CARTHAGE, Mo. —
It's confession time: Kids don't like my food. My kid likes my cooking, but she'll eat anything.
I have what we in the parenting world refer to as a "good eater." She makes my clean cooking seem delicious most of the time. We live in a bubble where scrambled eggs always contain bits of broccoli, and apples with homemade almond butter are a snack staple. But when she has her little friends over, reality rears its ugly head.
I proudly offered Popsicles to the neighborhood kids playing in our backyard, to which they squealed with delight. I gave them my standard homemade yogurt, honey and fruit frozen treats. My kid was the only one who ate hers -- I found the others melting in the grass. I picked the blueberries myself and made the yogurt in my own kitchen, and it hurt to see them wasted. The kids wanted the frozen artificial colors and flavors on a stick that they're used to. I was so naive.
My kid loves all food: the good, the bad and the artificially colored. I try to feed her good food at home because I know I'm powerless when she's not with me. One recent Sunday morning, I suggested we make waffles for breakfast. She nearly melted down because she wanted her waffles to be yellow like the ones from her friend's freezer. It's a constant struggle, but I believe in real food. I will continue my battle.
I like to cook, and I like to keep food as close to its natural state as possible. Try explaining that to a gaggle of 5-year-olds. I recently had the idea to serve hot dogs to young dinner guests, but after looking at the ingredients I couldn't bring myself to buy real hot dogs. I tried to pass off vegetarian hot dogs on whole-wheat buns to some kids who turned out to be a couple of hot dog aficionados, and they refused my wieners. Color me humiliated.
The next time this particular pair of kids came to visit, I made macaroni and cheese in muffin cups. I thought I had a definite kid-pleasing winner. After their mother told them what they were having, the kids wanted to know what color the mac and cheese was. Once they saw that it wasn't neon orange, like the stuff from the box, they wouldn't touch it. I was so disappointed. But I haven't given up on this duo. Next time, we will have homemade pizza. They will add their own toppings, so it will be their fault if they don't like it. I can't take much more rejection.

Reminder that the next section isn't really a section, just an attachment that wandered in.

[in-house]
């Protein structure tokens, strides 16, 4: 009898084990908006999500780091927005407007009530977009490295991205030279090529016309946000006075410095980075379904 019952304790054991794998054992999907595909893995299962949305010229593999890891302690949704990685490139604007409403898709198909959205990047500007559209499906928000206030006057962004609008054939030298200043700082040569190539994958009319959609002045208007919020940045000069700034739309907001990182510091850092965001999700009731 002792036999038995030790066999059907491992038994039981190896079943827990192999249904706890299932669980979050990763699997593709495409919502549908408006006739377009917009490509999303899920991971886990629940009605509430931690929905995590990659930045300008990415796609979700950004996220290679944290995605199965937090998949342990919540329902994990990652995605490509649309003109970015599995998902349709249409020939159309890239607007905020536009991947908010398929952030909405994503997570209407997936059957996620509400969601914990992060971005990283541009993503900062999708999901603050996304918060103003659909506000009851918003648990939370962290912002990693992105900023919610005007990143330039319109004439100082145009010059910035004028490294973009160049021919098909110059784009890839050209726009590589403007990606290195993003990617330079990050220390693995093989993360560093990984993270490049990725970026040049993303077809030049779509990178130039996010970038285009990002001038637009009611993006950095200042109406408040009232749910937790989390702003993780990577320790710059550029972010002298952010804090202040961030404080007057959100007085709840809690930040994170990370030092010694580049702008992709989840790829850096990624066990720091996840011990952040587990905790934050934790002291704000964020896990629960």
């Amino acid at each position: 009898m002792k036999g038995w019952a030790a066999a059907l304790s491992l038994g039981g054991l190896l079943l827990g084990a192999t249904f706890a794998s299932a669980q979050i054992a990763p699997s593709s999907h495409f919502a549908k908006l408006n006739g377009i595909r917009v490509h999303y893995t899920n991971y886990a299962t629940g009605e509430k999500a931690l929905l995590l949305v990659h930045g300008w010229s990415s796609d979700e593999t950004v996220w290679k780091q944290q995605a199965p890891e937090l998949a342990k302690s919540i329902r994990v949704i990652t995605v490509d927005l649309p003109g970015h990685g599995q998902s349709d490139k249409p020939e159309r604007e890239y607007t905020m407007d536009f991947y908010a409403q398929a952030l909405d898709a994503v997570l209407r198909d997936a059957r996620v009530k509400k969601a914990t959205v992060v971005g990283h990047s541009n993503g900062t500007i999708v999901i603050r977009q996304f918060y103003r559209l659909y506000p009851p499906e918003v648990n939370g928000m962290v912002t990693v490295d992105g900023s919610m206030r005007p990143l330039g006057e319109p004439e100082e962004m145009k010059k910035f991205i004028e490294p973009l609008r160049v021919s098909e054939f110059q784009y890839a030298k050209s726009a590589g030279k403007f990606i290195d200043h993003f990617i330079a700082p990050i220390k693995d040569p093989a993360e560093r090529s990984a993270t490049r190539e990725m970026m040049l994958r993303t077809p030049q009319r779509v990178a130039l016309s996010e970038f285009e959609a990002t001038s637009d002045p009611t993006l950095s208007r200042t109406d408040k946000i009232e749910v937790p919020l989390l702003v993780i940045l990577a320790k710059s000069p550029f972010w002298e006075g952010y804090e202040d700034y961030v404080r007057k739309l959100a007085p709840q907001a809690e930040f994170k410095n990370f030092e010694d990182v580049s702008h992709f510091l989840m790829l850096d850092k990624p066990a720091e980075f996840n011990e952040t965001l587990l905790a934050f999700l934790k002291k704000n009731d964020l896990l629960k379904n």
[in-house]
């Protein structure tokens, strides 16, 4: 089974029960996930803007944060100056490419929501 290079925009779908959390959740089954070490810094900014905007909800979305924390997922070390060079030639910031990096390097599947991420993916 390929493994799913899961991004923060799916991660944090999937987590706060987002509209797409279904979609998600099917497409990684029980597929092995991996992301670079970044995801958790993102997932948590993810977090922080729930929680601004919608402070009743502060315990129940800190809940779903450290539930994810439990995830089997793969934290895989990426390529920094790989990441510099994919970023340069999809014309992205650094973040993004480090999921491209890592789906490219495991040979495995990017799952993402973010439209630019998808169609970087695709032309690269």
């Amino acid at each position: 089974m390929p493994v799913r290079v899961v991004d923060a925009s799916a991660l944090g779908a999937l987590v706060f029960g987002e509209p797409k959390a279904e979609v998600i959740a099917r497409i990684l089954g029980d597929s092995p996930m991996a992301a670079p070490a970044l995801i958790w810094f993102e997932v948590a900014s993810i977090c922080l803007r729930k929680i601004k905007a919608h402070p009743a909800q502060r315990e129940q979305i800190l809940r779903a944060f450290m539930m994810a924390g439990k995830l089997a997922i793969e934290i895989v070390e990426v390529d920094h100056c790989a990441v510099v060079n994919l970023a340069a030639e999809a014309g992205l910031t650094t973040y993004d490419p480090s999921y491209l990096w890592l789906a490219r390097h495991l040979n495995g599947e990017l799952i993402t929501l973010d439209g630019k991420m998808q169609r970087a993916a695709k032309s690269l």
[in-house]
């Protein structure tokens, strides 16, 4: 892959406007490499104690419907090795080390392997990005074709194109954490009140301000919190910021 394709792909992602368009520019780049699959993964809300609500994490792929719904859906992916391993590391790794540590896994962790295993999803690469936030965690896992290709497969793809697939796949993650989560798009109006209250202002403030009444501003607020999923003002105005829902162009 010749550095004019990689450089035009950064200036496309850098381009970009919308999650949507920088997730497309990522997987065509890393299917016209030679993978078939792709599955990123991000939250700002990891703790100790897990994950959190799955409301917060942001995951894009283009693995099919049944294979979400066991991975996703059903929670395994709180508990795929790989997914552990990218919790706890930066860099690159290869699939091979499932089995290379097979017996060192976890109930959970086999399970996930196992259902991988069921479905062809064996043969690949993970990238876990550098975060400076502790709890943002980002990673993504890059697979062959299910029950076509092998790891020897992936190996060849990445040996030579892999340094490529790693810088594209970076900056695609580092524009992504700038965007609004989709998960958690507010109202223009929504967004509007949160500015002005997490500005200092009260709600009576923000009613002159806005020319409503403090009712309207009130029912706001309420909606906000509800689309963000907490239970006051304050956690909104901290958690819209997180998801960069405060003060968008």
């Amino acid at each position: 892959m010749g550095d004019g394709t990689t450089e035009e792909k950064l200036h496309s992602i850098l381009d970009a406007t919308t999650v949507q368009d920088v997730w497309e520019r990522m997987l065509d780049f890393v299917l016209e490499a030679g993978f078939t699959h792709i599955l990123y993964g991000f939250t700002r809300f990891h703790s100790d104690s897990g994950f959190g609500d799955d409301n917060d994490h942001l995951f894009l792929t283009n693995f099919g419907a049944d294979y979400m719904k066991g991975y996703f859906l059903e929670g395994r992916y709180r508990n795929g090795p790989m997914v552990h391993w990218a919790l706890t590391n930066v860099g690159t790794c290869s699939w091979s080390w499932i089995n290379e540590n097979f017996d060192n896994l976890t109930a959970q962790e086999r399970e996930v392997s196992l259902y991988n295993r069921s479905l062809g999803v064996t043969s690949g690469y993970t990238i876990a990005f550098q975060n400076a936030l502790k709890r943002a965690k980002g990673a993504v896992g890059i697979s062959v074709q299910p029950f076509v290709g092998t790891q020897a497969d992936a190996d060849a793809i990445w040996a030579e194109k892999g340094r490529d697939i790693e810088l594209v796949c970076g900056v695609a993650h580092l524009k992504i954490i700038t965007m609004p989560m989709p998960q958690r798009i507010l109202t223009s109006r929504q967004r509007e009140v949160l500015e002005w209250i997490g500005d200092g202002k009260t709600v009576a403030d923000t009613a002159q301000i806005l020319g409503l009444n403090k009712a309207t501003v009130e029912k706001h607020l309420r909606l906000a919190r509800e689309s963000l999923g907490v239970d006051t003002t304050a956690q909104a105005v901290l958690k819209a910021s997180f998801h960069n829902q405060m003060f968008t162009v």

Try these recipes that every kid is sure to enjoy.
Clean-eating cinnamon almond butter
2 cups raw almonds
1 tablespoon coconut oil
1 teaspoon ground cinnamon, to taste
1/4 teaspoon salt, to taste
Apple slices for dipping
Add nuts to food processor and blend until the nut butter reaches the ball stage. Add the rest of your ingredients and blend further until you have a nice, creamy almond butter. You can adjust the salt and cinnamon at the end if you prefer.
A better Monte Cristo sandwich
1 pound turkey breast, thinly sliced and cut into 4-ounce pieces
2 teaspoons olive oil, divided
11/2 teaspoons dried oregano
Sea salt and ground black pepper, to taste
1/2 cup egg whites
2 tablespoons skim milk
Ground cayenne pepper, to taste
3 tablespoons Dijon mustard
8 slices whole-grain bread
1 cup baby spinach leaves
1 pear, thinly sliced
4 one-ounce slices of low-fat Swiss cheese
In a small bowl, season turkey with 1 teaspoon oil, oregano, salt and black pepper.
Heat a nonstick sautŽ pan over medium-high heat. Add turkey and sautŽ until light golden at edges and fully cooked throughout, about 2 to 3 minutes per side. Remove from heat and set aside.
In a shallow dish, whisk together egg whites and milk. Season with salt, black pepper and cayenne. Set aside.
Spread about 1 teaspoon Dijon mustard on one side of each bread slice and place, Dijon side up, on a flat work surface. Layer equal parts spinach, pear and turkey onto 4 slices of bread. Top each stack with 1 slice cheese and another slice of bread, Dijon side down, pressing gently.
In a medium nonstick sautŽ pan, heat remaining teaspoon of oil over medium heat.
Using a spatula, carefully dip 1 side of sandwich into egg mixture (egg mixture should go about halfway up the bread slice when immersed). With your hand on the top of the sandwich and spatula underneath, carefully flip to immerse the other side in egg, then gently transfer to hot pan. SautŽ sandwich, turning once, until golden brown and crisp, about 5 minutes total. Remove from pan. Repeat with remaining sandwiches. Cut sandwiches in half and serve immediately.
Zucchini oven chips
1/4 cup dry bread crumbs
1/4 cup (1 ounce) grated fresh Parmesan cheese
1/4 teaspoon seasoned salt
1/4 teaspoon garlic powder
1/8 teaspoon freshly ground black pepper
2 tablespoons milk
2 1/2 cups (1/4-inch-thick) sliced zucchini (about 2 small)
Preheat oven to 425 degrees. Combine first 5 ingredients in a medium bowl; stir with a whisk. Place milk in a shallow bowl. Dip zucchini slices in milk, and dredge in bread crumb mixture. Place coated slices on an ovenproof wire rack coated with cooking spray; place rack on a baking sheet. Bake at 425 degrees for 30 minutes or until browned and crisp. Serve immediately.
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